How to ask your bank or lender for help

Many banks, credit card issuers and other lenders have promised to help those affected by the coronavirus pandemic. They are offering to defer or reduce payments and waive interest charges and reimbursements for those who have lost their jobs, had their hours reduced, or otherwise lost their income due to the COVID-19 crisis. .

However, help is usually not automatic. You have to ask for it – and ask in the right way.

“In many cases, you only get help if you contact your creditor and mention that you need help because of the coronavirus situation,” says Lauren Saunders, associate director of the National Consumer Law Center. “And it’s very frustrating because it’s very difficult to reach your bank or your lender.”

Many financial institutions are encouraging people to reach out digitally – through live chats or messaging on company sites or in their mobile apps. Whichever way you connect, there are important questions to answer.

Among them:

‘What steps do I need to take to qualify?’

You can start your research on the financial institution’s site to see what types of assistance may be available and how to apply. Typically, you’ll want to confirm details with a human, including the steps to apply, says Saunders, who advises keeping a record of the conversation and what you’ve been told. You can take written notes of phone calls, including the time, date, and name of the company representative, or take screenshots of electronic communications.

“Some think that [a hardship program] will automatically trigger if they just miss a payment, which is very dangerous to assume,” says Bruce McClary, spokesperson for the National Foundation for Credit Counseling.

Skipped payments can lead to damage to credit rating and collection calls, and could limit the hardship options available.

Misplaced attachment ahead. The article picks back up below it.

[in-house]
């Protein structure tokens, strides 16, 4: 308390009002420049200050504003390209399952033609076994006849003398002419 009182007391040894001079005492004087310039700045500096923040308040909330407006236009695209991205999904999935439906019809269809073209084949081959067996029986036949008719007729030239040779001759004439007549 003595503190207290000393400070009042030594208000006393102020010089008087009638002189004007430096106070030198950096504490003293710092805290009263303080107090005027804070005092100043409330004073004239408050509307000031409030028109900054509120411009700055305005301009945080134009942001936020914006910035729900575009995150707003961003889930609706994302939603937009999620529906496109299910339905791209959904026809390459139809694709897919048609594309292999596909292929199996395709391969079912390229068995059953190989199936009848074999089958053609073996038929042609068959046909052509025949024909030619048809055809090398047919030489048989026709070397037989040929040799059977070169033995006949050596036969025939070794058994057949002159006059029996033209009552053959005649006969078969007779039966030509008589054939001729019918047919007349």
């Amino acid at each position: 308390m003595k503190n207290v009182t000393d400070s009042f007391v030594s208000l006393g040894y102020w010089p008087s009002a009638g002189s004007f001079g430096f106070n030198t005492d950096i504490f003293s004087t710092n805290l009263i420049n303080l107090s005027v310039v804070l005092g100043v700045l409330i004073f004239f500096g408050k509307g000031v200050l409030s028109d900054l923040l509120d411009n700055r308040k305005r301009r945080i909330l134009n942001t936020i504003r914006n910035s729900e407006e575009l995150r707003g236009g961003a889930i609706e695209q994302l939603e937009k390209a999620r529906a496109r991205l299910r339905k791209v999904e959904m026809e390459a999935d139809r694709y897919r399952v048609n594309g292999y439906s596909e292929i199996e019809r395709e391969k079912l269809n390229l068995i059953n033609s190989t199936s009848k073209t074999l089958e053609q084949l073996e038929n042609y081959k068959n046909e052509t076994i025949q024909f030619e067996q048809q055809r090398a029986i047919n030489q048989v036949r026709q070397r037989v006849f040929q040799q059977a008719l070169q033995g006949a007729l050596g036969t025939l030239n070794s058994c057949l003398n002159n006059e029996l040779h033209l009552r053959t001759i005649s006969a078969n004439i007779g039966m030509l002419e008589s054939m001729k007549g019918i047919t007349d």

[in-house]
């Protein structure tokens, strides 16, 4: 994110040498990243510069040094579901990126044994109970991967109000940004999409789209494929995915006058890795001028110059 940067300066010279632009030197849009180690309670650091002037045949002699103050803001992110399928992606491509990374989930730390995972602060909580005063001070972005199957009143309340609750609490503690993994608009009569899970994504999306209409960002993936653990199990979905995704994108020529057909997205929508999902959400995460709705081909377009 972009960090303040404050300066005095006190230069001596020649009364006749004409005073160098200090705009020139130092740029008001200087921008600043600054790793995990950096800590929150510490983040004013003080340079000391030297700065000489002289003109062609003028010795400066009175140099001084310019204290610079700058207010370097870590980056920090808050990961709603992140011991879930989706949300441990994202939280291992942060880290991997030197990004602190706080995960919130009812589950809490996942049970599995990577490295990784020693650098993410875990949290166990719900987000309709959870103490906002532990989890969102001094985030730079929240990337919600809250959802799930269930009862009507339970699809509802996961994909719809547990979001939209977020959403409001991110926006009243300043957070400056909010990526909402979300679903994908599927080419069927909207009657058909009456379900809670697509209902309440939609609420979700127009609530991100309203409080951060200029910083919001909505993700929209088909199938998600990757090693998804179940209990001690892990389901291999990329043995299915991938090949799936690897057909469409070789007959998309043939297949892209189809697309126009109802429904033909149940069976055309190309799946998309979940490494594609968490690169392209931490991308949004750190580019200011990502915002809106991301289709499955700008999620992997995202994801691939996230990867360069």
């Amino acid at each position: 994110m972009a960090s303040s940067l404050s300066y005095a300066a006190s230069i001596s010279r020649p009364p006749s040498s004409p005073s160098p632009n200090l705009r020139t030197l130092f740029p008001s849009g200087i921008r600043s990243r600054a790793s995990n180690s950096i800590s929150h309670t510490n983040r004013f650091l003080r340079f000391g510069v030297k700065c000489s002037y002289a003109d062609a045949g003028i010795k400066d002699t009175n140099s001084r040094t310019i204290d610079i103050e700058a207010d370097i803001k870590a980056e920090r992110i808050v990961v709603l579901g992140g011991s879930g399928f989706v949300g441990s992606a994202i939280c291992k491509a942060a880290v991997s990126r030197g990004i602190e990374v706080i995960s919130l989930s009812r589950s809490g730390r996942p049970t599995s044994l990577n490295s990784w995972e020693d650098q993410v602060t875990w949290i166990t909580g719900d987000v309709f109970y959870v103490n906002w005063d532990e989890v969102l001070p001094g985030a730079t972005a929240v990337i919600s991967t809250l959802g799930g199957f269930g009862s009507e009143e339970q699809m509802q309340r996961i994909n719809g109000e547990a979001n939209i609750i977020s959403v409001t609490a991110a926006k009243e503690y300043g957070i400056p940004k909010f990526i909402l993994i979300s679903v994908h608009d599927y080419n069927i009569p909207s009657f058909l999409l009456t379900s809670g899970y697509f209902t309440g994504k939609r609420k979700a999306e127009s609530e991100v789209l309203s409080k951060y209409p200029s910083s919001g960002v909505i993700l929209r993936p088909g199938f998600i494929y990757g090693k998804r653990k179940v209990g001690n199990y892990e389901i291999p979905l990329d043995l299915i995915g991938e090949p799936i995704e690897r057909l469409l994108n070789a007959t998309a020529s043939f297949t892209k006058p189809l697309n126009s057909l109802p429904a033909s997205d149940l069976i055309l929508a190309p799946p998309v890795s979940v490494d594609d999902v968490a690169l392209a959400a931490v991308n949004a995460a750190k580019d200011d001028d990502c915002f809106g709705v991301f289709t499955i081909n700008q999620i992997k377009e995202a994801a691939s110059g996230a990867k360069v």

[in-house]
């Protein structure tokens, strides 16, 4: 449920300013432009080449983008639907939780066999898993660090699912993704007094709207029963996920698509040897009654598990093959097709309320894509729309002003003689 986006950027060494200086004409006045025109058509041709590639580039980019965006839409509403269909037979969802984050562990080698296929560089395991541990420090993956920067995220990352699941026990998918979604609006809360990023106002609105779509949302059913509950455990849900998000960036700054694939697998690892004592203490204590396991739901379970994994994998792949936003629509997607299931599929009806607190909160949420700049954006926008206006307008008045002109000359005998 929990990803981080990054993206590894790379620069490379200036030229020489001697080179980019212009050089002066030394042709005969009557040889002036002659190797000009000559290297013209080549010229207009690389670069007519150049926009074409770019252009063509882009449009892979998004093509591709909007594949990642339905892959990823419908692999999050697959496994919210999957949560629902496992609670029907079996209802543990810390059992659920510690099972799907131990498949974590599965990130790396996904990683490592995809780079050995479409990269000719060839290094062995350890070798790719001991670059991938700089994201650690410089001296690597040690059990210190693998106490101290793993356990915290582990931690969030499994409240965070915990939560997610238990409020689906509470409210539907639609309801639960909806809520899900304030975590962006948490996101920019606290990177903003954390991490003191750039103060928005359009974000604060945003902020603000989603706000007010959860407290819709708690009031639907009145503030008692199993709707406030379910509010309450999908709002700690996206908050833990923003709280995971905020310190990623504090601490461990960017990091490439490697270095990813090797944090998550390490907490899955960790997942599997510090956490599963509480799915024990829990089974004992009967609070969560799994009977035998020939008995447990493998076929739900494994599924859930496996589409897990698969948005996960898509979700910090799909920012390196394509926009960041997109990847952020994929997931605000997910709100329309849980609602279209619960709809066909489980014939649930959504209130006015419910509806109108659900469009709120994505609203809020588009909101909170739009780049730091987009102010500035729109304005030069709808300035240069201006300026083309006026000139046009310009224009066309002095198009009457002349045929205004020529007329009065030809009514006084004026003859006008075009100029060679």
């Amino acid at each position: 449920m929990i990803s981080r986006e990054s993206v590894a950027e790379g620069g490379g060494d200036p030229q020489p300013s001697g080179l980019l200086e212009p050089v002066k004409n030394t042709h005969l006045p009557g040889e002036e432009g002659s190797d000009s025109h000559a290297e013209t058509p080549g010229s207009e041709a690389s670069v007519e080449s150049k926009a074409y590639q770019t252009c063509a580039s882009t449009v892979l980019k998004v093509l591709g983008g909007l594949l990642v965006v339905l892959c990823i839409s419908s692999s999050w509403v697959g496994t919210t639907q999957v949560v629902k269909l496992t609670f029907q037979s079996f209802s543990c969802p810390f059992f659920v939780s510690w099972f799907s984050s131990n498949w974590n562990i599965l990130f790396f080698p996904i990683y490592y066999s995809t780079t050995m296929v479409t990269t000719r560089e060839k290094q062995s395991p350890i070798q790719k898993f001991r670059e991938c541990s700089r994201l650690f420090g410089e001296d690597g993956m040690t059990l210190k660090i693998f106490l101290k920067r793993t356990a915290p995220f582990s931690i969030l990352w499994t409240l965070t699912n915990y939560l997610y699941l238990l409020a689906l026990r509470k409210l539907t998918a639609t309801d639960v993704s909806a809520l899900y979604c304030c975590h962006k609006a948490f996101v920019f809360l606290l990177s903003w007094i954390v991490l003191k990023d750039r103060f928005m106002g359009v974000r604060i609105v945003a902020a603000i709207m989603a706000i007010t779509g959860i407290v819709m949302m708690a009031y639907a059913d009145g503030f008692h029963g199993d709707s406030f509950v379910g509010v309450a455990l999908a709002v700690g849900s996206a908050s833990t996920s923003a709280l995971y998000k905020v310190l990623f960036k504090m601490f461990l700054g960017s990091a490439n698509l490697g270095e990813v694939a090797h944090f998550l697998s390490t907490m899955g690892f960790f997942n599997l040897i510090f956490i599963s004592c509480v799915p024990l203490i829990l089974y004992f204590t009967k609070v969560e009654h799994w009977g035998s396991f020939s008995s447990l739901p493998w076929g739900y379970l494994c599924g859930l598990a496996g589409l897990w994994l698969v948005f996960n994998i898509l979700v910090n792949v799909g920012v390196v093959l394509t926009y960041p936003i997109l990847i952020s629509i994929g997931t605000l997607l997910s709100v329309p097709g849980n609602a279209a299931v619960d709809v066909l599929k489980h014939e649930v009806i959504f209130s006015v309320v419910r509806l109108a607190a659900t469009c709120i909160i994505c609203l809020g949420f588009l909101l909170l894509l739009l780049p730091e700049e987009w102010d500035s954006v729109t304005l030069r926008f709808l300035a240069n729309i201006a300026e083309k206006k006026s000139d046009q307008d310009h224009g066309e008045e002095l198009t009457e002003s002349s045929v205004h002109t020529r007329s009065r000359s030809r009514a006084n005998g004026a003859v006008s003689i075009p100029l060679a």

There is a forbearance program that is automatic, but it only applies to student loans held by the federal government. Payments on these loans are suspended until September 30 and interest has been waived.

‘How exactly does it work?’

Companies take different approaches to their hardship programs. A lender may allow you to skip payments but charge you a late fee; another may waive the fee but report skipped payments to the credit bureaus. Most will continue to charge interest, and some will expect you to make a lump sum payment of the amount you skipped.

“It’s not free money,” Saunders says. “It’s just deferring a debt that you have to pay off with your other debts later.”

Even if your financial difficulties are over, you may not be able to pay several months of payments at once, notes McClary.

“The last thing you want is to have to pay someone a large sum of money when you’re in a financially fragile state,” notes McClary. “It’s important to try to negotiate different terms.”

Ask if payments can be added at the end of the loan or paid off over time, suggests McClary. Also request that the account be reported “paid as agreed” to the credit bureaus to avoid a potentially large impact on your credit scores.

‘How long will the aid last and how can it be extended?’

A hardship program can last three to six months, but you may have the option of extending the relief if you request it.

If you can’t make payments on your federally guaranteed mortgage due to the coronavirus pandemic, for example, you have the right to skip payments for almost a year. The CARES Act requires lenders to grant affected borrowers forbearance for up to 180 days, with the option to request an additional 180 days thereafter. Skipped payments do not need to be repaid all at once, but can be spread over time or added at the end of the loan.

However, lenders may not make this clear. Some borrowers who applied for mortgage forbearance in recent days were told they would owe a lump sum after three months, with no mention of potential extensions.

These rules apply only to mortgages backed by federal entities, including Fannie Mae, Freddie Mac, the Federal Housing Administration (FHA), the Veterans Administration (VA), and the US Department of Agriculture (USDA). But most mortgage lenders have some type of hardship program or loan modification options.

Don’t delay in seeking help if you’re struggling, as it’s unclear when the coronavirus-related economic disruption will end. It is better to have more help than you need than to need more help than you have.

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Liz Weston is a writer at NerdWallet. Email: [email protected] Twitter: @lizweston.

The article How to ask your bank or lender for help originally appeared on NerdWallet.

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